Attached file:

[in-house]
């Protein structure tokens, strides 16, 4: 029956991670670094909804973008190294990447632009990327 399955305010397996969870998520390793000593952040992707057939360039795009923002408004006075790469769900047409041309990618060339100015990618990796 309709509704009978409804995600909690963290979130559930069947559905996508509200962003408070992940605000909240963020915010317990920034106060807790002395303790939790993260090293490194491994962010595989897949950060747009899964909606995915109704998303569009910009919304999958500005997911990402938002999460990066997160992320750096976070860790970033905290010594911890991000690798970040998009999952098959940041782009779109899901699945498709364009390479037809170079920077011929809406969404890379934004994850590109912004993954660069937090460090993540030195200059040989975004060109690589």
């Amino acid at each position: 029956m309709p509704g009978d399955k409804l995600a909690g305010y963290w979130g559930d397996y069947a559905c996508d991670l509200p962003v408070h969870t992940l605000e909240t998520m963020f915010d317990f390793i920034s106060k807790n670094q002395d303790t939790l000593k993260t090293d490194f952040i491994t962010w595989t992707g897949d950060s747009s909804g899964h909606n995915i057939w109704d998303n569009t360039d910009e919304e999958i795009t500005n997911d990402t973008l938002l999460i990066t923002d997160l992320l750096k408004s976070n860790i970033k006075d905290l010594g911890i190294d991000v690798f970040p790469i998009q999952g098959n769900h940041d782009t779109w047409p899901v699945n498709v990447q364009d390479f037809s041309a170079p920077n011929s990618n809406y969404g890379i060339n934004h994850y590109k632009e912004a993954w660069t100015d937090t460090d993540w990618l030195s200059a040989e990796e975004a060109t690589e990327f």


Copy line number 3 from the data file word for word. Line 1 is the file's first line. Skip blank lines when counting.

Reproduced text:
């Amino acid at each position: 029956m309709p509704g009978d399955k409804l995600a909690g305010y963290w979130g559930d397996y069947a559905c996508d991670l509200p962003v408070h969870t992940l605000e909240t998520m963020f915010d317990f390793i920034s106060k807790n670094q002395d303790t939790l000593k993260t090293d490194f952040i491994t962010w595989t992707g897949d950060s747009s909804g899964h909606n995915i057939w109704d998303n569009t360039d910009e919304e999958i795009t500005n997911d990402t973008l938002l999460i990066t923002d997160l992320l750096k408004s976070n860790i970033k006075d905290l010594g911890i190294d991000v690798f970040p790469i998009q999952g098959n769900h940041d782009t779109w047409p899901v699945n498709v990447q364009d390479f037809s041309a170079p920077n011929s990618n809406y969404g890379i060339n934004h994850y590109k632009e912004a993954w660069t100015d937090t460090d993540w990618l030195s200059a040989e990796e975004a060109t690589e990327f």